Image of Lara Stone (below) and Georgia Jagger (bottom) from i-D Magazine, The Flesh and Blood issue, Winter '09.

Above, Lara Stone in ID Winter '09.



Above, Imelda Marcos's legendarily enormous collection of shoes. Scan from Dictator Style, by Peter York.
When the incoming Aquino government audited the Marcoses' quarters in Malacanang Palace in Manila they said they'd found 4,000 pairs of shoes.  Mrs. Marcos responded that this was ridiculous— she only had 1,200 or so...
[Ferdinand Marcos] had huge amounts of gold - 7,000 tons of it, a large part of the world's stock. So much, in fact, that he built walls of it at home, using it as a kind of premium brick. Unfortunately, he didn't tell Imelda. Always fussing over her interiors, Mrs. Marcos disliked the way the house was partitioned into tiny rooms, so she ordered some of the walls to be knocked down while her husband was away. The bricks were stacked in the garden, and an anxious Marcos wasted no time in retrieving them on his return.
 Peter York, in Dictator Style, on the lifestyle of Ferdinand and Imelda Marcos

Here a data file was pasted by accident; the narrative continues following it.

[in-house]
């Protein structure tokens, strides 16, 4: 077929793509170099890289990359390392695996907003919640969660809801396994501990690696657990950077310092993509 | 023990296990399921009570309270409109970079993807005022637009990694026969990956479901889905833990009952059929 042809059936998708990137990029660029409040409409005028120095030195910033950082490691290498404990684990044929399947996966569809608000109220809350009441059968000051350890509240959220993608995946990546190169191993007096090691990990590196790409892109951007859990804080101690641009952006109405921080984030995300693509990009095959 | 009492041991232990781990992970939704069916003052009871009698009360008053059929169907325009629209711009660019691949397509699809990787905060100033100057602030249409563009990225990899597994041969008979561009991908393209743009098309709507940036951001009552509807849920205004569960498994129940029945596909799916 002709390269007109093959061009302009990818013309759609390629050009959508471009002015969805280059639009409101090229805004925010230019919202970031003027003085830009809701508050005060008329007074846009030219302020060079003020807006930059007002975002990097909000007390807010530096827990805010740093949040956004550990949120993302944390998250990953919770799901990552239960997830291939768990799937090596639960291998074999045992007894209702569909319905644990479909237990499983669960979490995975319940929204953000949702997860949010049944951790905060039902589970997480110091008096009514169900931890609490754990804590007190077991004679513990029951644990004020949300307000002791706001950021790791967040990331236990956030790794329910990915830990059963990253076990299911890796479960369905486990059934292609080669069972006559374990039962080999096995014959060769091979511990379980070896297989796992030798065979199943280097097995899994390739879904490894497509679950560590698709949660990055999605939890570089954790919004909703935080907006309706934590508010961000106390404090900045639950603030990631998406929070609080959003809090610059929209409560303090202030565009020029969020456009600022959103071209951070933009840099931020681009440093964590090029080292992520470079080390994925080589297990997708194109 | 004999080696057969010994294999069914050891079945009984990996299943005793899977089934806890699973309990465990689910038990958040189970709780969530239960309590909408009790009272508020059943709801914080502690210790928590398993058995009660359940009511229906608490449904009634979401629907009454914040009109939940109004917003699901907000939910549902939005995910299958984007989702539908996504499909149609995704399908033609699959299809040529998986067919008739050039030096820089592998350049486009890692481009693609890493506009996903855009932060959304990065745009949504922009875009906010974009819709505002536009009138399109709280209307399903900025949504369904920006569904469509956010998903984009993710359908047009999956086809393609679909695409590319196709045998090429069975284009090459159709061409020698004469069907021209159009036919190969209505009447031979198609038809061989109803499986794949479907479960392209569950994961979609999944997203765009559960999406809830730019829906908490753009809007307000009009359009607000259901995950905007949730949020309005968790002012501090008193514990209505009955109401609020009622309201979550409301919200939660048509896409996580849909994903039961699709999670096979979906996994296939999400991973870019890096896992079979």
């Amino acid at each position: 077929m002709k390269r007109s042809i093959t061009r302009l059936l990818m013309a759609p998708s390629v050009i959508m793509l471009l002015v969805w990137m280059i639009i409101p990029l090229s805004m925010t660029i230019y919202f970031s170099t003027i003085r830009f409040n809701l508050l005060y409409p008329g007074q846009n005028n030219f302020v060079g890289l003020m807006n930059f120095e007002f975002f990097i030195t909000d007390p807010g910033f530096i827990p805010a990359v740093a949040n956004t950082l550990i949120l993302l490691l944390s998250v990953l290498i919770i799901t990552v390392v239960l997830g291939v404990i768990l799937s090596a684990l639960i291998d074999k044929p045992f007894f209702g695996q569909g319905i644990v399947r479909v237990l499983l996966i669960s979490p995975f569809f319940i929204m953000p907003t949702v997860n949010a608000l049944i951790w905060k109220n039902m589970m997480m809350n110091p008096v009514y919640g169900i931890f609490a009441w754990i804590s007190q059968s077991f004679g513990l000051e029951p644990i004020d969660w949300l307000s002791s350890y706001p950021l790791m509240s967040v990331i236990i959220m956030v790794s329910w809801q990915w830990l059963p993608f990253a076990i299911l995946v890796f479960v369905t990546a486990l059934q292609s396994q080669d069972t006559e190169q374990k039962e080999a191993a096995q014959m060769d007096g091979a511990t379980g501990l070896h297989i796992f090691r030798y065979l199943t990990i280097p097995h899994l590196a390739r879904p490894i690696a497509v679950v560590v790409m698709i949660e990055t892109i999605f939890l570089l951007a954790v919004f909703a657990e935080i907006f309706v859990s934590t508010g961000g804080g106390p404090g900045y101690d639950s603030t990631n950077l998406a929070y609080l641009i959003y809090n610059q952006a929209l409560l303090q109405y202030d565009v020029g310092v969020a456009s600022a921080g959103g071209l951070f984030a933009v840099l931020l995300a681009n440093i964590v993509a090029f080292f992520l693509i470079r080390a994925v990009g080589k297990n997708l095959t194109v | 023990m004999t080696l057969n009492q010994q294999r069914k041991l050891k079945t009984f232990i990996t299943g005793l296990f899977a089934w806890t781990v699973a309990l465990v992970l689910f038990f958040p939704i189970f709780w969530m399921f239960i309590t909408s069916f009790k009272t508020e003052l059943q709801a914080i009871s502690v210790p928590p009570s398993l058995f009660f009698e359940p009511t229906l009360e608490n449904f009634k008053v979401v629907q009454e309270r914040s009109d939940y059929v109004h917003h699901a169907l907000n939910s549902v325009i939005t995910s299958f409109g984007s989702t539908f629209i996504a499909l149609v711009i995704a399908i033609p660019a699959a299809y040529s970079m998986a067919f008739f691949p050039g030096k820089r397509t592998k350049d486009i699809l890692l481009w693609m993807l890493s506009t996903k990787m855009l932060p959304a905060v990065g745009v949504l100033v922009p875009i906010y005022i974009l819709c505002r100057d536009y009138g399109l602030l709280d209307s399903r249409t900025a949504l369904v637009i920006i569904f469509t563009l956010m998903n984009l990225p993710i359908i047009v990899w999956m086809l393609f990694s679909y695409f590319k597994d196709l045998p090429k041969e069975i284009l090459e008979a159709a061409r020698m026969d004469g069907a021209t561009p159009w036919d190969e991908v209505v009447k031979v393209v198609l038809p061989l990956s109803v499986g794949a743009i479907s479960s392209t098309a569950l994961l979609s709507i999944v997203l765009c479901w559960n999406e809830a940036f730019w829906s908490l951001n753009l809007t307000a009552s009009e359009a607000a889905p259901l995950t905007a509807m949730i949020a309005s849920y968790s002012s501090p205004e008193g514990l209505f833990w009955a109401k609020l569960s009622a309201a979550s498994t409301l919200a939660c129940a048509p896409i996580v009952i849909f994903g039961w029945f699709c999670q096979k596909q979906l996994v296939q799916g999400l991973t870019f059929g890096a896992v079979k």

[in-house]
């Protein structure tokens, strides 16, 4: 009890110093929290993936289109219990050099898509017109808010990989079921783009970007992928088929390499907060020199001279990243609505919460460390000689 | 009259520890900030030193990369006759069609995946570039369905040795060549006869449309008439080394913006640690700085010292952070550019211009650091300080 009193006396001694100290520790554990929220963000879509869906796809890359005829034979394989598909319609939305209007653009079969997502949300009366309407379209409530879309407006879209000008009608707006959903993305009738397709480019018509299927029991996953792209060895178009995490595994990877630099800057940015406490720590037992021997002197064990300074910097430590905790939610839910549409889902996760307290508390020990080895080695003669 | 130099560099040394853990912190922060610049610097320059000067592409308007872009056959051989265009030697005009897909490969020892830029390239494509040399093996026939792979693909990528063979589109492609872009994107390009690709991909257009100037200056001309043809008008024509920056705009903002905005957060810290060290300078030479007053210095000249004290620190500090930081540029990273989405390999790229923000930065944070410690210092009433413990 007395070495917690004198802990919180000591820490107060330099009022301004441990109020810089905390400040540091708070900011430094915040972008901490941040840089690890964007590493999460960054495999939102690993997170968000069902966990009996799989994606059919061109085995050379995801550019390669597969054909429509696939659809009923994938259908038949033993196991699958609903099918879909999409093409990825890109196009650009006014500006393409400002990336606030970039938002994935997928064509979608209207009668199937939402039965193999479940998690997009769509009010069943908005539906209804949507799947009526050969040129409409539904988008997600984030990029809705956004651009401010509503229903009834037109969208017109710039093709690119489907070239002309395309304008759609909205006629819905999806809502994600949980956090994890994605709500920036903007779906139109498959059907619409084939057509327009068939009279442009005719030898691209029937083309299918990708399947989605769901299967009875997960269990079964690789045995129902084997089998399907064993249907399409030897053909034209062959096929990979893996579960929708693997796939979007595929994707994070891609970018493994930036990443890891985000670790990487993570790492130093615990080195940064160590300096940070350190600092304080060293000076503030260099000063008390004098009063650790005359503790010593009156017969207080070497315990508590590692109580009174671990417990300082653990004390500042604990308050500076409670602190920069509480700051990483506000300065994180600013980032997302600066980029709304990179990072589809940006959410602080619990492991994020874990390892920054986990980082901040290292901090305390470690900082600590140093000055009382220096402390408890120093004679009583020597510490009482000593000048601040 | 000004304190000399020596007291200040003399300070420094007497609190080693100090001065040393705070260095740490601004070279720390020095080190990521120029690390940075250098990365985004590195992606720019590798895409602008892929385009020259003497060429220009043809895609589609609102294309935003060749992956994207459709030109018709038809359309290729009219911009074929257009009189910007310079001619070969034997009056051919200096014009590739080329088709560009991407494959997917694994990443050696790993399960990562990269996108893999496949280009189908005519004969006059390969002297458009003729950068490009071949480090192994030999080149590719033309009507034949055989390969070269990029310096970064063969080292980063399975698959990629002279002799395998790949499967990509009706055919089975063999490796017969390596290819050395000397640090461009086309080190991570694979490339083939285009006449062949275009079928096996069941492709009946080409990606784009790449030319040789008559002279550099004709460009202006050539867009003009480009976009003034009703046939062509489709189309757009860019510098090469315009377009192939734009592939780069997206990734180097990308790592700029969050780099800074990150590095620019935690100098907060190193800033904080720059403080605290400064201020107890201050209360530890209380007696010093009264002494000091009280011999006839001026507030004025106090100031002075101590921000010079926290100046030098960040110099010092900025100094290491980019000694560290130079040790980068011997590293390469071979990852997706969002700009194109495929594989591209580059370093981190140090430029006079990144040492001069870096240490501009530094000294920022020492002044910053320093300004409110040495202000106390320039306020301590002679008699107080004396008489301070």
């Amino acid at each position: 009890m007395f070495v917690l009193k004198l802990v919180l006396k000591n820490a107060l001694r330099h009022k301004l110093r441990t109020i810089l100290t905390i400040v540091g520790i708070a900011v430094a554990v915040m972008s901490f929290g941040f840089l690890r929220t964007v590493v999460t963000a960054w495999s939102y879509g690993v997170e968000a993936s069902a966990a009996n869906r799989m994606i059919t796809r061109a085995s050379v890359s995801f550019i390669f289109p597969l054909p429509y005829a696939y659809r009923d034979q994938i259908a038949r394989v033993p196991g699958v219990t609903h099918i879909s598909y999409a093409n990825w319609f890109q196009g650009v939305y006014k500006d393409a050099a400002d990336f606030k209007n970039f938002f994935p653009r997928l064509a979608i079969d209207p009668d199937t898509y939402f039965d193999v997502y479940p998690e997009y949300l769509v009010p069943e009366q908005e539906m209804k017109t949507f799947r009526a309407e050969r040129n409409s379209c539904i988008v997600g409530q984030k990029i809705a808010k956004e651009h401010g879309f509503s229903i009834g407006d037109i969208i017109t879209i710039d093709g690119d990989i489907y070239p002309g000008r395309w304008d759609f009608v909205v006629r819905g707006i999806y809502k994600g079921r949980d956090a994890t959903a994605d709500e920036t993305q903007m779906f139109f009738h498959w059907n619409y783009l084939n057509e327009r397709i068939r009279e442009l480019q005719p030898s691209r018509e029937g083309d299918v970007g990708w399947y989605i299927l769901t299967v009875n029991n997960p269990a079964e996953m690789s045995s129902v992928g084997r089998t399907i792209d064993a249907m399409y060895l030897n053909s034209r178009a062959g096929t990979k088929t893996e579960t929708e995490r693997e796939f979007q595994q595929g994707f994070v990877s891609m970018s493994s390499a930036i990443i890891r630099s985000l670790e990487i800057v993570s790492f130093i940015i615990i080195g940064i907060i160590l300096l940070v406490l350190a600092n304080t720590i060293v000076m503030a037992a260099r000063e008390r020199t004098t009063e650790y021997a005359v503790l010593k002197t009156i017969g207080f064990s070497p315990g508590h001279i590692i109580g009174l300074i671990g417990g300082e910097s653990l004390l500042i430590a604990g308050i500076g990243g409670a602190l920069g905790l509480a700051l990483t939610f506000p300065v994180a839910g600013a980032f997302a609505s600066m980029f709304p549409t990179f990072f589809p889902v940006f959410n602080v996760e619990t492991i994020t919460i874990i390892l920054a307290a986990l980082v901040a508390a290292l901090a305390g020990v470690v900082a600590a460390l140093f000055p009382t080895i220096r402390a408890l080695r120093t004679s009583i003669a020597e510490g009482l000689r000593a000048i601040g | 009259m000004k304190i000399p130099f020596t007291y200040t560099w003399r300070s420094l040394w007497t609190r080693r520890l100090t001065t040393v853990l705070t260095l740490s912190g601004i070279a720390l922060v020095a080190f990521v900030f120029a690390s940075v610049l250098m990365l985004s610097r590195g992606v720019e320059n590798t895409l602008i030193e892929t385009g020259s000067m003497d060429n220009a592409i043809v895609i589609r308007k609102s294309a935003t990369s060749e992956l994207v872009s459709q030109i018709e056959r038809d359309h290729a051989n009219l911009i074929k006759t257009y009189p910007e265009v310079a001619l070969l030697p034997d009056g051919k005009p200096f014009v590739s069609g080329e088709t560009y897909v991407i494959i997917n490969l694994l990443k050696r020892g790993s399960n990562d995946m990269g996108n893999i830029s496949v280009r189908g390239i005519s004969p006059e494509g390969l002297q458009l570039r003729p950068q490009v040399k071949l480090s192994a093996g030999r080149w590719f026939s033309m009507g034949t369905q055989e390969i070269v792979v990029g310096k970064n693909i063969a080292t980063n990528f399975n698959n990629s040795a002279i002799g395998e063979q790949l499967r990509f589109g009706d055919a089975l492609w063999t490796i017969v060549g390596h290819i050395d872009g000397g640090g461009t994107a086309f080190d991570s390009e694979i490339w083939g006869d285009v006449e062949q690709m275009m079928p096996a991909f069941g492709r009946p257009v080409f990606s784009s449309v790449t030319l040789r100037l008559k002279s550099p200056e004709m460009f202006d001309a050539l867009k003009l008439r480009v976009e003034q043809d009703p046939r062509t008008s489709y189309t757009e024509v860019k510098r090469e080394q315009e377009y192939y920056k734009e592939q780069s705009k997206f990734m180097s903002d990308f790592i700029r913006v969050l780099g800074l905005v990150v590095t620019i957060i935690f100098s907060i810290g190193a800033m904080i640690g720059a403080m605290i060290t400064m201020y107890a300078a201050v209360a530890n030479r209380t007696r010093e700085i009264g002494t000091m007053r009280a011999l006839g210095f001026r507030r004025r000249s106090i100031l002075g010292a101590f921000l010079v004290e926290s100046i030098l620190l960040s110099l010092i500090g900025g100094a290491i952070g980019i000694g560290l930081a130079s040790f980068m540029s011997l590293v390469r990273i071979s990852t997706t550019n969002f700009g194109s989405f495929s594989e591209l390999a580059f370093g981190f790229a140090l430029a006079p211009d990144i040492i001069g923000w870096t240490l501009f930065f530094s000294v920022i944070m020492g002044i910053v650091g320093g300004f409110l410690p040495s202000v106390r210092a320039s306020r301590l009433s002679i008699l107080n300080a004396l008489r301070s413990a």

Sometimes, I'm extraordinarily all over the place with things I'm thinking about or working on. Zero attention span?

Three things in progress:

1. Yes, YES!!— I bought the most glorious pair of neon glitter stripper platforms. They're pretty sturdy (steel shanks in the heel, who knew??), and they make me giddy. I even have a suspicion that they glow in black light.  Will test, and report back, but I'm not getting my hopes up yet.  Working on shoe harnesses that make the most of this.

2. Various, random canvas panels that haven't yet found a home.  Well, except for the zebra floor canvas.  We all know how that's made the rounds. (See the hunting room, drink stand, or vomitous orange beasts... god, that zebra's such a hussy.  Perhaps the time has come to start saving for an antique skin.)

3. Lately, I've had this weird attraction to floral chintzes.  I used to hate them. Now, I can't seem to find one big enough or loud enough (watch out, before you know it, there are going to be flowers the size of MACK TRUCKS painted on my wall.)  Prints are tricky though, and I tend to favor chintzes that don't necessarily look like they've been churned out by a factory.  That leaves me with beautiful, albeit exorbitantly expensive hand blocked options.  So, I created my own (using the same fabric dyes from my toile project, a couple of posts ago).  Disclaimer: the top portion in the photo is completed, and the bottom is in progress, as you can see.  It's a first-go, so I tried it out on cotton, but silk may be in the near future...